Anne Hunter retires after 37 years as EECS undergraduate academic administrator

Hunter: ‘My specialty, my favorite thing, is getting students graduated’

Anne Hunter, the undergraduate academic administrator for the electrical engineering and computer science (EECS) department, is retiring after 37 years in the role and more than 46 years at MIT.

Earlier this week, The Tech interviewed Hunter to talk about her experiences as academic administrator and her contributions to student success within the department.

This interview has been lightly edited for length and clarity.

The Tech: In what ways has the EECS department grown or changed since you first became academic administrator?

Anne Hunter: This office takes care of about 59 percent more students, both undergraduate and masters of engineering. We have six different undergraduate majors instead of two, and we have the masters of engineering program. The Stata Center was a big, big change. It brought the CS faculty and research labs onto the main campus.

TT: How has your role in the department changed over time?

Hunter: I’ve taken on more and more programs during the years. I’ve been the UROP coordinator for many years, developed and oversaw our freshman pre-orientation program, and ran Course 6’s study abroad programs. I advise the student groups IEEE/ACM [Institute of Electrical and Electronics Engineers/Association for Computing Machinery] and Eta Kappa Nu.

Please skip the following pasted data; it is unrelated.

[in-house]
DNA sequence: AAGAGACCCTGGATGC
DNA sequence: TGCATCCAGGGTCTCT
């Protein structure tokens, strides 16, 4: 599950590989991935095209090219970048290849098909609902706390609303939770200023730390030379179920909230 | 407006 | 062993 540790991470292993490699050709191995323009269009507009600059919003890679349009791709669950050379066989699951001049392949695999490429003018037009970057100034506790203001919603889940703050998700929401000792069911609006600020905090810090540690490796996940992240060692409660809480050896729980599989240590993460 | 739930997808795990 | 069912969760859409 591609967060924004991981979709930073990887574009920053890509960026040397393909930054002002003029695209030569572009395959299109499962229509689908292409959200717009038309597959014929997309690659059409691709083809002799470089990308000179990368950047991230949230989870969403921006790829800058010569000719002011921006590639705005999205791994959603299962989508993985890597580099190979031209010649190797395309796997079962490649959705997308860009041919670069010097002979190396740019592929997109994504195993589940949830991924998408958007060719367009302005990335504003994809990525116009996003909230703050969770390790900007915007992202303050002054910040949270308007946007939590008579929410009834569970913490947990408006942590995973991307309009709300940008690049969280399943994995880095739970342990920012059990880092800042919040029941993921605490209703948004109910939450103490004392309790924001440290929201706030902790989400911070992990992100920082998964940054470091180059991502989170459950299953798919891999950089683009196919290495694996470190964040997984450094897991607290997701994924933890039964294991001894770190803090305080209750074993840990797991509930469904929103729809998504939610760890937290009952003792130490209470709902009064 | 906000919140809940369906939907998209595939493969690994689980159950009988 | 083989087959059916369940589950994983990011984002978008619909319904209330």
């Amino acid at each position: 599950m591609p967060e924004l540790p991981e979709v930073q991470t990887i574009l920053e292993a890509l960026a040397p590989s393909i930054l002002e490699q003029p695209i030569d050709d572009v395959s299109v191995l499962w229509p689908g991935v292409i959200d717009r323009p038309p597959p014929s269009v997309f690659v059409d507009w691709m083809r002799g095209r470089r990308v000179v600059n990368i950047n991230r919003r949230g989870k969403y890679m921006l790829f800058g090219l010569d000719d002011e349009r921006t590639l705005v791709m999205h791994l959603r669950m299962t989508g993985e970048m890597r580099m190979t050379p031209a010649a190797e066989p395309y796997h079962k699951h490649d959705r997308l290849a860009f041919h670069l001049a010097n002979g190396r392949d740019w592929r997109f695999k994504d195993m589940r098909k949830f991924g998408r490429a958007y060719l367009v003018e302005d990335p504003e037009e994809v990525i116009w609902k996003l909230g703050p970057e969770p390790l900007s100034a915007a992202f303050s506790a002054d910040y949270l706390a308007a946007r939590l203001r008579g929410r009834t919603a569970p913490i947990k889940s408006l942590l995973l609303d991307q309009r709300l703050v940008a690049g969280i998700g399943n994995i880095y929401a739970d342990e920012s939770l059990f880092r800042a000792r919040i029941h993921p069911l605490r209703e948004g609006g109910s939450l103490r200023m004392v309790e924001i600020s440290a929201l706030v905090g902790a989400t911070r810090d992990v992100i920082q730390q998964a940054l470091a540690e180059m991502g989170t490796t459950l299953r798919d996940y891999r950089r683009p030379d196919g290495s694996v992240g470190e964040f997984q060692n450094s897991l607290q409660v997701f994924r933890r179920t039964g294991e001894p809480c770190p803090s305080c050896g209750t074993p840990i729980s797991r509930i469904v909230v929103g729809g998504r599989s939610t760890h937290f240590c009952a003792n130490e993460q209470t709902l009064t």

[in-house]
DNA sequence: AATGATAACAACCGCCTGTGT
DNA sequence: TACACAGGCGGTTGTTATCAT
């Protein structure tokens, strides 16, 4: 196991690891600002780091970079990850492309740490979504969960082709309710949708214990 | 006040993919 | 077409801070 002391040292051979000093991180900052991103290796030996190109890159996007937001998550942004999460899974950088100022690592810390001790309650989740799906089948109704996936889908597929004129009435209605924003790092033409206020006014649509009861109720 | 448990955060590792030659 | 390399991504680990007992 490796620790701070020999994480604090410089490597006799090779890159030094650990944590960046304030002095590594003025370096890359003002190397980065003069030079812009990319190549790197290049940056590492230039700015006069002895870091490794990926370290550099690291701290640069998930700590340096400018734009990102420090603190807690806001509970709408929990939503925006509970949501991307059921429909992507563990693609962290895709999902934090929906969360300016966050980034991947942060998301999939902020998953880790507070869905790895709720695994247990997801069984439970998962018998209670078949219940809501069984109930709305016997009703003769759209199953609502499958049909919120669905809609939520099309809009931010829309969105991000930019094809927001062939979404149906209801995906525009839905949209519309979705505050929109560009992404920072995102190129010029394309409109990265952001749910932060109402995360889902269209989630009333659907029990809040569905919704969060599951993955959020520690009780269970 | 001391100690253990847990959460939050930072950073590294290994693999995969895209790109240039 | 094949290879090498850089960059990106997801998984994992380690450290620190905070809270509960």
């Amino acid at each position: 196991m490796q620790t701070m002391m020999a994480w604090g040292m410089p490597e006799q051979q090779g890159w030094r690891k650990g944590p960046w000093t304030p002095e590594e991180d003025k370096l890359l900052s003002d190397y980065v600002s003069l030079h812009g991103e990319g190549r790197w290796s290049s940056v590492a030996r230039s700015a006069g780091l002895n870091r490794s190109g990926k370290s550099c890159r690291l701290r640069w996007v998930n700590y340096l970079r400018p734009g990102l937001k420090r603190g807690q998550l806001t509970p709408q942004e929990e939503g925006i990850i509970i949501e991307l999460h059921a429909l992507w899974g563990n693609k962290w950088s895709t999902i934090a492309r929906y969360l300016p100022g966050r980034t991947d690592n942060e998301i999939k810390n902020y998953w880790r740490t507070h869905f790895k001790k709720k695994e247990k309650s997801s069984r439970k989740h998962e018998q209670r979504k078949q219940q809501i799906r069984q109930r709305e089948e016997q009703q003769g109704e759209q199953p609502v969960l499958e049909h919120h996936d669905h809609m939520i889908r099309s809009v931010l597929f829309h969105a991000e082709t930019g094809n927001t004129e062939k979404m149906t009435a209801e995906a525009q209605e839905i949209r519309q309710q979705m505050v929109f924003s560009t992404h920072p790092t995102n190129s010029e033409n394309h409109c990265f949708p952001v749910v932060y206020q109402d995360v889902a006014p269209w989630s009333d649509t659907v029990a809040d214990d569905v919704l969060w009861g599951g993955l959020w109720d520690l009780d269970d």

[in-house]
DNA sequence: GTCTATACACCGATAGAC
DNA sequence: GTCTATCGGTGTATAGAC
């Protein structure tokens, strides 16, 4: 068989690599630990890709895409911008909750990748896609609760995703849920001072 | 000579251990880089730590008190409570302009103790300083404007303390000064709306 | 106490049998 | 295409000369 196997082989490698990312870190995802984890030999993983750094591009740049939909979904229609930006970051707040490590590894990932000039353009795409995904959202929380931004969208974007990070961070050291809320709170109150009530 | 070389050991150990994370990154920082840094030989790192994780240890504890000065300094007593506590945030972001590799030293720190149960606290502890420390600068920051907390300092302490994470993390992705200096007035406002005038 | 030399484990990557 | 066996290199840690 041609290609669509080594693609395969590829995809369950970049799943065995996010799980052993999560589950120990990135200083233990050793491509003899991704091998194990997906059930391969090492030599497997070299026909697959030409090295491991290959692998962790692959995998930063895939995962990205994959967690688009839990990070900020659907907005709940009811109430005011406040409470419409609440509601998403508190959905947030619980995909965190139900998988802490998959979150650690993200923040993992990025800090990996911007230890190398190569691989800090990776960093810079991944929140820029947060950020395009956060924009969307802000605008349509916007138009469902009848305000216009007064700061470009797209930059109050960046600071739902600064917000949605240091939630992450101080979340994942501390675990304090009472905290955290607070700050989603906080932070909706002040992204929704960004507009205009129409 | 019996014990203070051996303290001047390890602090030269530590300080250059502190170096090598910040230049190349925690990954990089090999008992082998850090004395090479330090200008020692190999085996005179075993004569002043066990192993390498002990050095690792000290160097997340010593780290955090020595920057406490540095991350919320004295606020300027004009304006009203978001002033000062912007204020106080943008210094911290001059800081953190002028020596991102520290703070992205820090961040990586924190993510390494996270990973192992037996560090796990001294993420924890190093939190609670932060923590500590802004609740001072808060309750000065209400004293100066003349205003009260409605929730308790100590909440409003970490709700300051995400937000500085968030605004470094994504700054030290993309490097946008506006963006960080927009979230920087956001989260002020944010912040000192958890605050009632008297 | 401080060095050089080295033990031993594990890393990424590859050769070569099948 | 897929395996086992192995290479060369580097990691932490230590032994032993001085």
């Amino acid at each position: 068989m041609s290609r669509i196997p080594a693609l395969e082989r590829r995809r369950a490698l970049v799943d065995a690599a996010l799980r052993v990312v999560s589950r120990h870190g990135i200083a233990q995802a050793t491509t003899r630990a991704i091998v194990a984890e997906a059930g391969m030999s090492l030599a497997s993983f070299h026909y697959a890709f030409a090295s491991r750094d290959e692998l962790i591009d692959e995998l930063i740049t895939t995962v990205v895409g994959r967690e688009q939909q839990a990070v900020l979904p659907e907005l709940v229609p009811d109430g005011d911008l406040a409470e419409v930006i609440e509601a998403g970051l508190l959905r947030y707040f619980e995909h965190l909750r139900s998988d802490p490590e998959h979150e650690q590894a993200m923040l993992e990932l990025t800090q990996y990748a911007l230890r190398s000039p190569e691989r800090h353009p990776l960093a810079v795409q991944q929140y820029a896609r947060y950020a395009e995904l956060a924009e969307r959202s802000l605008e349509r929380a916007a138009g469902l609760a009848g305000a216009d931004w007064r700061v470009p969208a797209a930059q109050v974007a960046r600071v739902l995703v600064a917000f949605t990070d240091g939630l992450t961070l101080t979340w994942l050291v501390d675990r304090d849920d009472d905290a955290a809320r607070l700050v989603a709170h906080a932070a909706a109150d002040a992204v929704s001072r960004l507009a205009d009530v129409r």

I took over and have been running Course 6 IAP offerings, including competitions. I’ve worked on many committees at all levels of the Institute, from department curriculum committees to student committees. I was on an MIT student mental health committee a few years ago. I’m currently on the ARM committee; it’s looking at issues and how to help students with limited means.

TT: What has been the greatest challenge you have faced as undergraduate administrator?

Hunter: I think the greatest challenge has been getting all the work done while counseling all the students who needed me to talk to them and explain things to them. They’re sort of two pulls: talking to students versus getting all the administrative stuff done.

TT: What are you most proud of achieving as undergraduate administrator?

Hunter: I think that working with students and advisors has been very joyful for me and has made me feel really fulfilled. I really find it very satisfying to not just answer students’ immediate questions, but to open opportunity to them, to let them know about things they didn’t know about. I mean, you can change peoples’ lives that way. 

TT: What do you think has been the greatest achievement of the department in your time as administrator?

Hunter: Well, we developed the whole masters of engineering program. That was a really huge thing, a new degree program at MIT, and extremely successful. It’s a really good opportunity for our students. I’m really proud of it in that way.

TT: What are some things you have observed about undergraduates entering EECS in the years you’ve served as undergraduate administrator?